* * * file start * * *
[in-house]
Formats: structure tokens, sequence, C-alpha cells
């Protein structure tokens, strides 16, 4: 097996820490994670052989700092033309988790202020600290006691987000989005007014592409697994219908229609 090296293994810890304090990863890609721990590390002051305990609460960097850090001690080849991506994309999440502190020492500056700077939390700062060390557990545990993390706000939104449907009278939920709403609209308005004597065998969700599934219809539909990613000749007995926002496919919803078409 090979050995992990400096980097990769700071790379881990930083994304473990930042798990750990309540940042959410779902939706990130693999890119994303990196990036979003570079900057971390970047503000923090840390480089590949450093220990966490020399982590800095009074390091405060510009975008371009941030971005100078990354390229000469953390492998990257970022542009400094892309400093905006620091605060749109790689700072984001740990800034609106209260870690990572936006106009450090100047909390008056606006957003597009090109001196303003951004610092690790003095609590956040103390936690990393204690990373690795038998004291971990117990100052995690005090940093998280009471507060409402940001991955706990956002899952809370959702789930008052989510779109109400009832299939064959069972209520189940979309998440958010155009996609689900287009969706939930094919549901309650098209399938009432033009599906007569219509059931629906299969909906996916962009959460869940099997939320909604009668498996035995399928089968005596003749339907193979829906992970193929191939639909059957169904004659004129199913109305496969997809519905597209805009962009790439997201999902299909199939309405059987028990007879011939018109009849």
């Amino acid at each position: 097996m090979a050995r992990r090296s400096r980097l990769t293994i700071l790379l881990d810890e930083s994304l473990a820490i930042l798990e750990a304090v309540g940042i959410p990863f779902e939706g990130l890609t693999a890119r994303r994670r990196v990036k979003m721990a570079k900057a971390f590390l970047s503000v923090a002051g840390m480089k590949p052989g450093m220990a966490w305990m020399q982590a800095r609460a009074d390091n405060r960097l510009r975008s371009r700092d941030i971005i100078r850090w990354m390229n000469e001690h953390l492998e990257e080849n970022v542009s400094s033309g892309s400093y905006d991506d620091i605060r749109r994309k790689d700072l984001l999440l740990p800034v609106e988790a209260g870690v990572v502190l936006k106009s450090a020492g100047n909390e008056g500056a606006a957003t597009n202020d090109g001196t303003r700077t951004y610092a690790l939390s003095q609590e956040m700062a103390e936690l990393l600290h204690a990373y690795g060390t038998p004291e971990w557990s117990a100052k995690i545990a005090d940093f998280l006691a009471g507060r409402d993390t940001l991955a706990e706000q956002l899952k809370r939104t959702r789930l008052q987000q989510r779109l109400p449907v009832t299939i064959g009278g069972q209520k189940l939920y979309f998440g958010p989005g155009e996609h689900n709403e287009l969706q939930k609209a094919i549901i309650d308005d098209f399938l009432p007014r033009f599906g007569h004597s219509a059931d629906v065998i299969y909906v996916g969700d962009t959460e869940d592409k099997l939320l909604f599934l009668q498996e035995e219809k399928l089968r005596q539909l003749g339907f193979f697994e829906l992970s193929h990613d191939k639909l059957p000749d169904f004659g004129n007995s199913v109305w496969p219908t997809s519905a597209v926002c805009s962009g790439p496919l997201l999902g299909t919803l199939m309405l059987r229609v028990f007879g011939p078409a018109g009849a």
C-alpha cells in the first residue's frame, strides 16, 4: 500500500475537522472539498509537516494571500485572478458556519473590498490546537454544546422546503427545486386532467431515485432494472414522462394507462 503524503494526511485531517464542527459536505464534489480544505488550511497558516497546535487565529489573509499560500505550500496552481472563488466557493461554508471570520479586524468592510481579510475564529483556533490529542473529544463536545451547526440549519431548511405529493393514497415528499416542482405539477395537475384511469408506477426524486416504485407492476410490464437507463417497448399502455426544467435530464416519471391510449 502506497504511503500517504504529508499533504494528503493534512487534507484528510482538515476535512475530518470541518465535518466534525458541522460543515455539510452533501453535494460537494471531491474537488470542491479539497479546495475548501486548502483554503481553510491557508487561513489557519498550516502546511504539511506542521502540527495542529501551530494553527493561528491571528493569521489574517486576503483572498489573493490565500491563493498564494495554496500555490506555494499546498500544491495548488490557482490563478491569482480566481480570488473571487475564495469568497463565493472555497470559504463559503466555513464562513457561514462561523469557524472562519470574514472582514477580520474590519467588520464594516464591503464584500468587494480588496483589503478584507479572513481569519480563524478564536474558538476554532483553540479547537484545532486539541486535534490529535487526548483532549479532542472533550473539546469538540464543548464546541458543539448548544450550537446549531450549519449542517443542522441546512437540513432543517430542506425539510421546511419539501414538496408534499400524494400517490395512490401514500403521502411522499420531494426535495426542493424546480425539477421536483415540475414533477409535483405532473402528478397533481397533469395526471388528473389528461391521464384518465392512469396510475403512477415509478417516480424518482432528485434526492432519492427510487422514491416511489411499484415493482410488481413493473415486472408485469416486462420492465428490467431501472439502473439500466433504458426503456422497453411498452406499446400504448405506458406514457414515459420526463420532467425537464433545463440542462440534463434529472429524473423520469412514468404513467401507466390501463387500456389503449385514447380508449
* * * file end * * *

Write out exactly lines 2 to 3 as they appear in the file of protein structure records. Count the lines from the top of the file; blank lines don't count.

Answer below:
Formats: structure tokens, sequence, C-alpha cells
């Protein structure tokens, strides 16, 4: 097996820490994670052989700092033309988790202020600290006691987000989005007014592409697994219908229609 090296293994810890304090990863890609721990590390002051305990609460960097850090001690080849991506994309999440502190020492500056700077939390700062060390557990545990993390706000939104449907009278939920709403609209308005004597065998969700599934219809539909990613000749007995926002496919919803078409 090979050995992990400096980097990769700071790379881990930083994304473990930042798990750990309540940042959410779902939706990130693999890119994303990196990036979003570079900057971390970047503000923090840390480089590949450093220990966490020399982590800095009074390091405060510009975008371009941030971005100078990354390229000469953390492998990257970022542009400094892309400093905006620091605060749109790689700072984001740990800034609106209260870690990572936006106009450090100047909390008056606006957003597009090109001196303003951004610092690790003095609590956040103390936690990393204690990373690795038998004291971990117990100052995690005090940093998280009471507060409402940001991955706990956002899952809370959702789930008052989510779109109400009832299939064959069972209520189940979309998440958010155009996609689900287009969706939930094919549901309650098209399938009432033009599906007569219509059931629906299969909906996916962009959460869940099997939320909604009668498996035995399928089968005596003749339907193979829906992970193929191939639909059957169904004659004129199913109305496969997809519905597209805009962009790439997201999902299909199939309405059987028990007879011939018109009849």